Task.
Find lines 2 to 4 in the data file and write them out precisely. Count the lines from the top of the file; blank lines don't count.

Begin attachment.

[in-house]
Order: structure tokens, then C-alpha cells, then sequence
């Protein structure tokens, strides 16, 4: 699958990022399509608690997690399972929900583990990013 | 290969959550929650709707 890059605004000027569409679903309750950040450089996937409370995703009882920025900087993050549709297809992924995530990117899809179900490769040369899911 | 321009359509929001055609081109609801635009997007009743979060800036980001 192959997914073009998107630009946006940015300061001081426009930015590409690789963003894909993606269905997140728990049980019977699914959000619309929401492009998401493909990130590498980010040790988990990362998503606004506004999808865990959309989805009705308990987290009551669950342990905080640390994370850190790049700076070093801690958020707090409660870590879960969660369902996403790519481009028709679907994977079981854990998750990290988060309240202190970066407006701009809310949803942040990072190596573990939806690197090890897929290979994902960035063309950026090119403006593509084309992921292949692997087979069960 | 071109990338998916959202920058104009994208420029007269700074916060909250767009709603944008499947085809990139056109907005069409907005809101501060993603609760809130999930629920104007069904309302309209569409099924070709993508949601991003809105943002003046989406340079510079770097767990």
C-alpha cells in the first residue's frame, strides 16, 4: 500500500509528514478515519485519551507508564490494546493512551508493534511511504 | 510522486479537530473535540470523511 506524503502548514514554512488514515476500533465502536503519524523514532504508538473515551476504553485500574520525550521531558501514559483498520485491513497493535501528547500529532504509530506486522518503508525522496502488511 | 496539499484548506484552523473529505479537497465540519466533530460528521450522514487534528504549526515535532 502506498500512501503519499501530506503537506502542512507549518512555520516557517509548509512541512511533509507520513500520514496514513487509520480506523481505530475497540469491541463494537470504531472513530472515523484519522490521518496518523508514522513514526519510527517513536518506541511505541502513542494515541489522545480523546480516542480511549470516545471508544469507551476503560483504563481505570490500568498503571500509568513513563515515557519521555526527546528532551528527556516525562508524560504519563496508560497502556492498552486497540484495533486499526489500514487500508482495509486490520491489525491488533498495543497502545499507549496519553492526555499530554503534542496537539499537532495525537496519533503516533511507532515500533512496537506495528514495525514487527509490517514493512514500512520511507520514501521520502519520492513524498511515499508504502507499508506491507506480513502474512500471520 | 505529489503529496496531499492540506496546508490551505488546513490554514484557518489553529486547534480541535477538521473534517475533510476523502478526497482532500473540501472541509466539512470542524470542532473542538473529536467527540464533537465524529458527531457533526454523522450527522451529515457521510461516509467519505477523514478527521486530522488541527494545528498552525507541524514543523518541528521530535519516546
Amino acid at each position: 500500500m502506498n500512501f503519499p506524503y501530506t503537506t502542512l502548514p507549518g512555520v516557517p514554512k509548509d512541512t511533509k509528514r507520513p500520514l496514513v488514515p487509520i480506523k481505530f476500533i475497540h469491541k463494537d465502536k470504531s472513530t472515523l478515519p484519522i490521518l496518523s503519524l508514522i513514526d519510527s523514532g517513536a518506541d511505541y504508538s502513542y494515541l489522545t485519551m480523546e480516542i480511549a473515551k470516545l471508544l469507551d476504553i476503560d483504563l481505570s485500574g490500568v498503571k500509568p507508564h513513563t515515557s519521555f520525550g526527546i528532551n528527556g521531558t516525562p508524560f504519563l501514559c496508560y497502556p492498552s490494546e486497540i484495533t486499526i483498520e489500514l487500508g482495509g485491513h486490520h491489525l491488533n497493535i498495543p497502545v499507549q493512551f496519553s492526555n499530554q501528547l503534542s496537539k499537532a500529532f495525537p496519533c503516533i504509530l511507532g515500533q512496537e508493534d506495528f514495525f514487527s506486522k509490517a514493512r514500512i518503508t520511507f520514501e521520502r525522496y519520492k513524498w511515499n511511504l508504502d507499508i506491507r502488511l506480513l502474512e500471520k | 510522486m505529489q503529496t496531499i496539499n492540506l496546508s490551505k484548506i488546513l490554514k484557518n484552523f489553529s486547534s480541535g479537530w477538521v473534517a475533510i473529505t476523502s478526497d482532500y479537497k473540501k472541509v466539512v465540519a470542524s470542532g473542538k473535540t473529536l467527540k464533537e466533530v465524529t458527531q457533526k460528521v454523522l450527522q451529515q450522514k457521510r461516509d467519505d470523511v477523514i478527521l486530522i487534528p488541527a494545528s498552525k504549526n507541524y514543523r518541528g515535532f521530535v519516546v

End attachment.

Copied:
Order: structure tokens, then C-alpha cells, then sequence
């Protein structure tokens, strides 16, 4: 699958990022399509608690997690399972929900583990990013 | 290969959550929650709707 890059605004000027569409679903309750950040450089996937409370995703009882920025900087993050549709297809992924995530990117899809179900490769040369899911 | 321009359509929001055609081109609801635009997007009743979060800036980001 192959997914073009998107630009946006940015300061001081426009930015590409690789963003894909993606269905997140728990049980019977699914959000619309929401492009998401493909990130590498980010040790988990990362998503606004506004999808865990959309989805009705308990987290009551669950342990905080640390994370850190790049700076070093801690958020707090409660870590879960969660369902996403790519481009028709679907994977079981854990998750990290988060309240202190970066407006701009809310949803942040990072190596573990939806690197090890897929290979994902960035063309950026090119403006593509084309992921292949692997087979069960 | 071109990338998916959202920058104009994208420029007269700074916060909250767009709603944008499947085809990139056109907005069409907005809101501060993603609760809130999930629920104007069904309302309209569409099924070709993508949601991003809105943002003046989406340079510079770097767990």
C-alpha cells in the first residue's frame, strides 16, 4: 500500500509528514478515519485519551507508564490494546493512551508493534511511504 | 510522486479537530473535540470523511 506524503502548514514554512488514515476500533465502536503519524523514532504508538473515551476504553485500574520525550521531558501514559483498520485491513497493535501528547500529532504509530506486522518503508525522496502488511 | 496539499484548506484552523473529505479537497465540519466533530460528521450522514487534528504549526515535532 502506498500512501503519499501530506503537506502542512507549518512555520516557517509548509512541512511533509507520513500520514496514513487509520480506523481505530475497540469491541463494537470504531472513530472515523484519522490521518496518523508514522513514526519510527517513536518506541511505541502513542494515541489522545480523546480516542480511549470516545471508544469507551476503560483504563481505570490500568498503571500509568513513563515515557519521555526527546528532551528527556516525562508524560504519563496508560497502556492498552486497540484495533486499526489500514487500508482495509486490520491489525491488533498495543497502545499507549496519553492526555499530554503534542496537539499537532495525537496519533503516533511507532515500533512496537506495528514495525514487527509490517514493512514500512520511507520514501521520502519520492513524498511515499508504502507499508506491507506480513502474512500471520 | 505529489503529496496531499492540506496546508490551505488546513490554514484557518489553529486547534480541535477538521473534517475533510476523502478526497482532500473540501472541509466539512470542524470542532473542538473529536467527540464533537465524529458527531457533526454523522450527522451529515457521510461516509467519505477523514478527521486530522488541527494545528498552525507541524514543523518541528521530535519516546